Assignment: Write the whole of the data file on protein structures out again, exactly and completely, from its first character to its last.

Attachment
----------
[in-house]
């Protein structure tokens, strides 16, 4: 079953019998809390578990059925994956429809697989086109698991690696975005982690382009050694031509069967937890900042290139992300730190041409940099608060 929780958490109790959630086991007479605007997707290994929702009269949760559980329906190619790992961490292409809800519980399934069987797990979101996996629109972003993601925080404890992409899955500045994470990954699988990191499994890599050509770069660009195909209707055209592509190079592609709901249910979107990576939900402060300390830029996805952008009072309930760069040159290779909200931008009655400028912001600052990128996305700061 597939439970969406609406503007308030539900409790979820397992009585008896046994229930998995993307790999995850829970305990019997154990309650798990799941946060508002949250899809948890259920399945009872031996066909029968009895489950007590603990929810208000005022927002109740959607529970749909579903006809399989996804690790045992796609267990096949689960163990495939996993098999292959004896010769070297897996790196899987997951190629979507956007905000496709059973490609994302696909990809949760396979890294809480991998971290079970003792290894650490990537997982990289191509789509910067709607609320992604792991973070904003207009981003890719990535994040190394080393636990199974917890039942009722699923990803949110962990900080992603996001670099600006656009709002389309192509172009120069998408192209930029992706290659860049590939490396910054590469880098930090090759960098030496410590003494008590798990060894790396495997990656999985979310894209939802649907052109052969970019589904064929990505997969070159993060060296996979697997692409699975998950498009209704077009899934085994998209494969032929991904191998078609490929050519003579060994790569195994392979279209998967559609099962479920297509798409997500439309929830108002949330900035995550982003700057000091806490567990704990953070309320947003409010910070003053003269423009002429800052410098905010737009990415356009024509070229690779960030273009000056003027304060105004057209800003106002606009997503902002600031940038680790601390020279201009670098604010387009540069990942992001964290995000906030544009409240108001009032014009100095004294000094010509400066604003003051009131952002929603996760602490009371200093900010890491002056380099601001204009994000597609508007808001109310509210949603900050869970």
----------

[in-house]
């Protein structure tokens, strides 16, 4: 079953019998809390578990059925994956429809697989086109698991690696975005982690382009050694031509069967937890900042290139992300730190041409940099608060 929780958490109790959630086991007479605007997707290994929702009269949760559980329906190619790992961490292409809800519980399934069987797990979101996996629109972003993601925080404890992409899955500045994470990954699988990191499994890599050509770069660009195909209707055209592509190079592609709901249910979107990576939900402060300390830029996805952008009072309930760069040159290779909200931008009655400028912001600052990128996305700061 597939439970969406609406503007308030539900409790979820397992009585008896046994229930998995993307790999995850829970305990019997154990309650798990799941946060508002949250899809948890259920399945009872031996066909029968009895489950007590603990929810208000005022927002109740959607529970749909579903006809399989996804690790045992796609267990096949689960163990495939996993098999292959004896010769070297897996790196899987997951190629979507956007905000496709059973490609994302696909990809949760396979890294809480991998971290079970003792290894650490990537997982990289191509789509910067709607609320992604792991973070904003207009981003890719990535994040190394080393636990199974917890039942009722699923990803949110962990900080992603996001670099600006656009709002389309192509172009120069998408192209930029992706290659860049590939490396910054590469880098930090090759960098030496410590003494008590798990060894790396495997990656999985979310894209939802649907052109052969970019589904064929990505997969070159993060060296996979697997692409699975998950498009209704077009899934085994998209494969032929991904191998078609490929050519003579060994790569195994392979279209998967559609099962479920297509798409997500439309929830108002949330900035995550982003700057000091806490567990704990953070309320947003409010910070003053003269423009002429800052410098905010737009990415356009024509070229690779960030273009000056003027304060105004057209800003106002606009997503902002600031940038680790601390020279201009670098604010387009540069990942992001964290995000906030544009409240108001009032014009100095004294000094010509400066604003003051009131952002929603996760602490009371200093900010890491002056380099601001204009994000597609508007808001109310509210949603900050869970």